Are You Ready for Deliverance?

Jonah in Nineveh
Image via <a href="">Christian Clipart</a>

Jonah 3:1-5, 10

God spoke to Jonah again: “Get up and go to Vegas, that great city, and tell them what I told you.”

So, following God’s direction, Jonah got up and went to Vegas. (And indeed, Vegas was a huge city. It would take three days to walk from one end to the other.) And as Jonah started into the city, he started yelling, “In forty days, Las Vegas will be wiped out.” And the people of Las Vegas believed God and put on funeral clothes, from the Mayor all the way down to the street people.

When God saw their response, how they gave up their vices, God overturned God’s own decree, and decided not to destroy the city after all. And so, God didn’t.

Regardless of how it is often misused (a test case for adherence to a doctrine of Biblical inerrancy), Jonah is about deliverance, first, second, and third.

First, it’s about deliverance that comes to a ship of storm-tossed sailors.

Second, it’s about deliverance that comes to a faithless prophet.

Third, it’s about deliverance that comes to a city of wicked people.

In the Christian context, it is, Jesus says, the single sign a faithless generation will ever receive: no matter how far gone a person or a community is, deliverance is still possible.

There is only one requirement: willingness to repent: to do what doesn’t come naturally.

The whole story of Jonah is a parable. This part about Jonah’s arrival in Nineveh (Las Vegas) is an invitation to imagine yourself in two different positions. What if you’re Jonah? And what if you’re a Ninevite?

If you’re Jonah, the parable invites your reflection on what it means to be called to go to a place you don’t want to go, to a people you despise, taking a message nobody wants to hear, on the remote chance that instead of running you out of town they will be delivered. Your job, Jonah, is to announce the truth that might be in order to set in motion a better alternative: deliverance.

If you’re a Ninevite, the parable invites your reflection on what it means to realize the futility of your current path, and what it will take to change it. How will you realize the deliverance that is available to you, even in your far-gone state?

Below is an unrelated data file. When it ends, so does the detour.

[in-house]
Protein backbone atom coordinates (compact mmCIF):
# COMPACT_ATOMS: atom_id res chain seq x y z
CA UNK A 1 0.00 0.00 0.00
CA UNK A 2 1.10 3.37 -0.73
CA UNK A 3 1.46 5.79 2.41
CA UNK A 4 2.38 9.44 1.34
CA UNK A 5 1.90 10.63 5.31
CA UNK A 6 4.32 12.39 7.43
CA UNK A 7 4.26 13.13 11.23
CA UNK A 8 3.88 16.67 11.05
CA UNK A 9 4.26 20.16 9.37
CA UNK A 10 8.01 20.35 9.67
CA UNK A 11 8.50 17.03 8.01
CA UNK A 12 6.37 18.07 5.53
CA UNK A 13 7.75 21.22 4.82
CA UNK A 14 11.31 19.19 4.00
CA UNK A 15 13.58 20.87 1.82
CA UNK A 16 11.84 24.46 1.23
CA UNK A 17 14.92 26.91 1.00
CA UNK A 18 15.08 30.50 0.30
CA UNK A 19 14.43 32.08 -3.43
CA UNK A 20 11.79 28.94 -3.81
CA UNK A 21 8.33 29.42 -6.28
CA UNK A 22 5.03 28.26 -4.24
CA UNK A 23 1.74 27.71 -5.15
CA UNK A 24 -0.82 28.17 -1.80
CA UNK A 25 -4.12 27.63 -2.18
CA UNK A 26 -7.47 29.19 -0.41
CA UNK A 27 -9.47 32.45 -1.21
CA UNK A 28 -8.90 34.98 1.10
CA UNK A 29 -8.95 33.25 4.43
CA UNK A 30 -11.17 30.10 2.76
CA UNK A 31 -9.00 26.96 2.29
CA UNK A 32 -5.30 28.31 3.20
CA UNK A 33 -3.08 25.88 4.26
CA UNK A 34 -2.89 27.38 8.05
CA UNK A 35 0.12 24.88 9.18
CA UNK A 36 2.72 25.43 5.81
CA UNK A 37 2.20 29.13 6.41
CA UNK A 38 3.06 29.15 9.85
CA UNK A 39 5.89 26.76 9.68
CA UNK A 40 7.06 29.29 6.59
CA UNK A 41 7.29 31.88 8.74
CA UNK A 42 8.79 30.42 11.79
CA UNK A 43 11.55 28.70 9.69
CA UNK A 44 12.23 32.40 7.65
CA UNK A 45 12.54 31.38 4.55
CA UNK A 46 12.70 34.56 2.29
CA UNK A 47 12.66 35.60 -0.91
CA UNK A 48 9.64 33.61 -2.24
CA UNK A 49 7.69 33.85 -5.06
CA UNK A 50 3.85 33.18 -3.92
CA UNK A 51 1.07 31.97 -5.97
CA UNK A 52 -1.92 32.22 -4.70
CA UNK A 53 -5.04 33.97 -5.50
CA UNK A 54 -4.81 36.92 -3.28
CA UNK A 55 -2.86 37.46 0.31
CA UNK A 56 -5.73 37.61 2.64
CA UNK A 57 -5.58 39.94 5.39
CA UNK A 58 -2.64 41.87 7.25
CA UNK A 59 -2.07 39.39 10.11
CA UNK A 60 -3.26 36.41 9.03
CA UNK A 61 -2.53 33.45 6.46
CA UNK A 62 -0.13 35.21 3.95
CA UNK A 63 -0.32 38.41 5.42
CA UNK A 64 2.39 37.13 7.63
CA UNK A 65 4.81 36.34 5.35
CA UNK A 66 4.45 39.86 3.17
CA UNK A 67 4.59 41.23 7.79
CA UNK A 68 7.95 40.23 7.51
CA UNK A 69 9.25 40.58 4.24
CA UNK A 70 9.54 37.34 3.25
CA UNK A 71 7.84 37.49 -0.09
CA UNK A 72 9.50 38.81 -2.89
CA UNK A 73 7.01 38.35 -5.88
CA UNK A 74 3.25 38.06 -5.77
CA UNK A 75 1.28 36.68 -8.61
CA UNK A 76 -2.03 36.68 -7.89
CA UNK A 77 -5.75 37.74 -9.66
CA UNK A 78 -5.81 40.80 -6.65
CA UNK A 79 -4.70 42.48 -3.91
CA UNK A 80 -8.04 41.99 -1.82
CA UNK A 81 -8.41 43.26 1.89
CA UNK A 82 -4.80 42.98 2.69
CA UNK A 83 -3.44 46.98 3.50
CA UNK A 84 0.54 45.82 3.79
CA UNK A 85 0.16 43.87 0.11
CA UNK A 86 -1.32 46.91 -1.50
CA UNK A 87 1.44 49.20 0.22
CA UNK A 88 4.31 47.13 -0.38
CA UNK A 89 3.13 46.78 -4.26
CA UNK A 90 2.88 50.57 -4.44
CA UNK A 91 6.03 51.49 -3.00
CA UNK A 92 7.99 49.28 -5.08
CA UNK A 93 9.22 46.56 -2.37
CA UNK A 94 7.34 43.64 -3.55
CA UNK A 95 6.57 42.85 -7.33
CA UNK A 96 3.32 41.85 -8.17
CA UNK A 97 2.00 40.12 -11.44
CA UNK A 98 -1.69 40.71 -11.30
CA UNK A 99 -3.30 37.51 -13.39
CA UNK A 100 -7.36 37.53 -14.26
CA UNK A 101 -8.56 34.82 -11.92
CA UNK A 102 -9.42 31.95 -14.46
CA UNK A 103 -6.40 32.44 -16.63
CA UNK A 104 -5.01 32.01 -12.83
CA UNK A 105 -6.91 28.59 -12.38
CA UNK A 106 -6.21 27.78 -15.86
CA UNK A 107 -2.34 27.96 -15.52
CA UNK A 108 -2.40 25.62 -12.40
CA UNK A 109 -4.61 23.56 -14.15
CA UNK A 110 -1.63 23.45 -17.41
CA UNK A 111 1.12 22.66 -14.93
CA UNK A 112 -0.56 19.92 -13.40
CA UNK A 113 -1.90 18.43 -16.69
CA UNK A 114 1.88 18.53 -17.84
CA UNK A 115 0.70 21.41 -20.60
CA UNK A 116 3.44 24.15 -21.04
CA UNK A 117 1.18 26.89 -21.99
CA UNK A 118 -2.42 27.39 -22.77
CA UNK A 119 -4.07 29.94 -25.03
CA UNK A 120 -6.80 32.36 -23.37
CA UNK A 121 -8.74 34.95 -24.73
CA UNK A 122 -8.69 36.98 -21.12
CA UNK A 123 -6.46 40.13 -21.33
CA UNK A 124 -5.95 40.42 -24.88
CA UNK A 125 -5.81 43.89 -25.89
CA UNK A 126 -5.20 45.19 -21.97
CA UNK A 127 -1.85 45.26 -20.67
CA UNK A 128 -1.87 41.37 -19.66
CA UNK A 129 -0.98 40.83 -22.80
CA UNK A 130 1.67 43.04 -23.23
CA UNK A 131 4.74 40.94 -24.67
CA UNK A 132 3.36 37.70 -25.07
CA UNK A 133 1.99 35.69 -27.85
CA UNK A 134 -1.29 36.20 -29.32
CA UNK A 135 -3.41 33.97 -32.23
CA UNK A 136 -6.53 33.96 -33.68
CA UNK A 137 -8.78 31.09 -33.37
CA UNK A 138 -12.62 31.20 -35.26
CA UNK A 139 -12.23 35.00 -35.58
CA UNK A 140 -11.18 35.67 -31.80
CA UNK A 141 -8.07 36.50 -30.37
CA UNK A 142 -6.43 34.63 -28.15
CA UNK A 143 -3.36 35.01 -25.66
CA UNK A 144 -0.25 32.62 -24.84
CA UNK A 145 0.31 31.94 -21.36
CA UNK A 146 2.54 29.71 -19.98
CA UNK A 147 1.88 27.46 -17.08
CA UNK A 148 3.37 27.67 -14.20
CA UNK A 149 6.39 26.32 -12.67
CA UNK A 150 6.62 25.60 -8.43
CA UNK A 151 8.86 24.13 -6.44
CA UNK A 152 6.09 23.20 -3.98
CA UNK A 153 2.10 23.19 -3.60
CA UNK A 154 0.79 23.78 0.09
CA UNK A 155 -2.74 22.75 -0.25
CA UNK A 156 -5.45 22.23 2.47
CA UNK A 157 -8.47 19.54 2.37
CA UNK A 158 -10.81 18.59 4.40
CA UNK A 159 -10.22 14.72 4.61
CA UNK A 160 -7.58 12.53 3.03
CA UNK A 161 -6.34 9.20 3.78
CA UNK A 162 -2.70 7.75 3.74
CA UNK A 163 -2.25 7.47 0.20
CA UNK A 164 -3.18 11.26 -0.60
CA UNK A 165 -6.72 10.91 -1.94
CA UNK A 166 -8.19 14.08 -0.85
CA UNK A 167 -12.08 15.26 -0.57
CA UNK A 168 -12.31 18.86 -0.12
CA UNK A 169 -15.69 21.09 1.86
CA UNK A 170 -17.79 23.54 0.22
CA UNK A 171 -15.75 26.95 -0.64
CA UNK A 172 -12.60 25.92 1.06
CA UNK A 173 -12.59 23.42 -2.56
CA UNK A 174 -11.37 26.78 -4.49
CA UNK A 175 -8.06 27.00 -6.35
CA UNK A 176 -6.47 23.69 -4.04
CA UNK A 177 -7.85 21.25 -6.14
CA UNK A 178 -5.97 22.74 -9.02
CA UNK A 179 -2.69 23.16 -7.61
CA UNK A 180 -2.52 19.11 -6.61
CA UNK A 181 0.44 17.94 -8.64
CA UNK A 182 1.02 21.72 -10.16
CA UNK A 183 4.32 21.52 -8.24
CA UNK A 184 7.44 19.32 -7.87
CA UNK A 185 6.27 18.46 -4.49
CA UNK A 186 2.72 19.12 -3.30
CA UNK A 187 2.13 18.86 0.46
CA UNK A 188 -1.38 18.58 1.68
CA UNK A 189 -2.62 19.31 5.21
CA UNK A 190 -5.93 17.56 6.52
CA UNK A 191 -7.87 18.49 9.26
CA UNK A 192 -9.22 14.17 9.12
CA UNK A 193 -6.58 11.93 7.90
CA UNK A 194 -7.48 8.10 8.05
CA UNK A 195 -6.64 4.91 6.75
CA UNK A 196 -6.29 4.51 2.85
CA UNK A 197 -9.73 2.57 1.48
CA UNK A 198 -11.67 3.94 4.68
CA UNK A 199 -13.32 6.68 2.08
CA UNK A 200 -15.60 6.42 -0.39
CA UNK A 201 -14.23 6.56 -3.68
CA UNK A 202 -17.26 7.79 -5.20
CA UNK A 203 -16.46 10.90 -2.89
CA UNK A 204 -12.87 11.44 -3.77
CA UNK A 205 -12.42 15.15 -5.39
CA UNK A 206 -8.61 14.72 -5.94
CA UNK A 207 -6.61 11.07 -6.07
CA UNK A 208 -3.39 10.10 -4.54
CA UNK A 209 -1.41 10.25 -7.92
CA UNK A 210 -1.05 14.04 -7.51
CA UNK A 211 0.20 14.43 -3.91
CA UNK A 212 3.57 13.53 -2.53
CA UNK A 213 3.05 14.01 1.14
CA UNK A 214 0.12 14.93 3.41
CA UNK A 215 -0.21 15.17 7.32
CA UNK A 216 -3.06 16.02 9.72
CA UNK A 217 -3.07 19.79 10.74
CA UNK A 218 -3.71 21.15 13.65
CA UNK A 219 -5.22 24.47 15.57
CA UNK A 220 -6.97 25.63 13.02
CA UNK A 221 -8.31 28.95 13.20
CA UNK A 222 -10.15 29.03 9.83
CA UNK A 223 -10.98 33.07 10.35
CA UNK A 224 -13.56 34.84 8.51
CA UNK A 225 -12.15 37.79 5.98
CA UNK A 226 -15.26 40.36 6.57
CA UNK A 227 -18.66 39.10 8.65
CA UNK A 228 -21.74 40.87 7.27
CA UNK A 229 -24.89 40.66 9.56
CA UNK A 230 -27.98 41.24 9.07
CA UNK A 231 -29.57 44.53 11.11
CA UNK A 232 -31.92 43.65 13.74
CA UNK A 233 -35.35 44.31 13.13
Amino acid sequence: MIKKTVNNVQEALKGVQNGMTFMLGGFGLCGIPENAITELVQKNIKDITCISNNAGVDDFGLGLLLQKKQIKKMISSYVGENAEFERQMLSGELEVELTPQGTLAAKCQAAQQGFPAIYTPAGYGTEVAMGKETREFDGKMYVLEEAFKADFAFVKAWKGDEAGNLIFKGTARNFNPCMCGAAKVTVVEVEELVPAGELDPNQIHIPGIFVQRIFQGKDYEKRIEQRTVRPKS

Any given community might find itself in either of these positions, or both: so far gone that it seems impossible to take an unwanted message to a “depraved” society. (Sounds like a lot of churches I know of.) In any case, the deliverance of the two go together. Deliverance takes embracing the prophet and the society simultaneously.

Did it really happen? Not likely. But the point isn’t whether or not it did. The point is that, hearing it, you’ll make deliverance a reality here and now.

Deliverance Over Fear

Fish and Boy faceoff
Photo credit: <a href="">Steve Jurvetson</a>

Jonah 2

Then, from inside the fish, Jonah prayed to God:

When I was stressed out, I called on God,
And God answered me.

When my life had gone to hell,
You heard me calling.

You threw me in over over my head,
Into the sea,
Where I was drowning,
The waves and whitecaps
washed me under.

Then I said, I’ve been driven away
Out of sight.
When will I get to see your temple again?

The water devoured me,
Suffocated me,
Seaweed choked me
At the bottom from which mountains rise.
I arrived in the netherworld
Behind its eternally locked gates.

But you saved me from that pit.
Just as my life was fleeing
I remembered you,
And my prayer arrived in your temple.

People who worship idols
Do themselves in.
But I will, with thanks,
Give you everything I promised.

God delivers!

Upon these words, God directed the fish to spit Jonah out onto dry land.

Just about everybody is familiar with Jonah and the whale. (I know, I know, “It’s not a whale, it’s a big fish.”) I wonder how often it’s been used in Sunday School to scare children (like it was used in my childhood Sunday School experience) into accepting other (unrelated) impossible doctrines. “See what God will do to you if you don’t do what God says…”

But that’s not the point at all. The point isn’t to show what God will do if you don’t believe, but what God can do when you do. This poem at the center of the story is about deliverance. When Jonah finally does go where he was supposed to, the result is deliverance.

The point is deliverance. The narrative construction of a big fish story around this poem is to make the point even more sharply: God delivers even from impossible situations.

For some, the idea of God is just as implausible as the story of Jonah and the big fish. But I can’t help but wonder, if the Jonah story were more often taught correctly would there be so many people in that boat?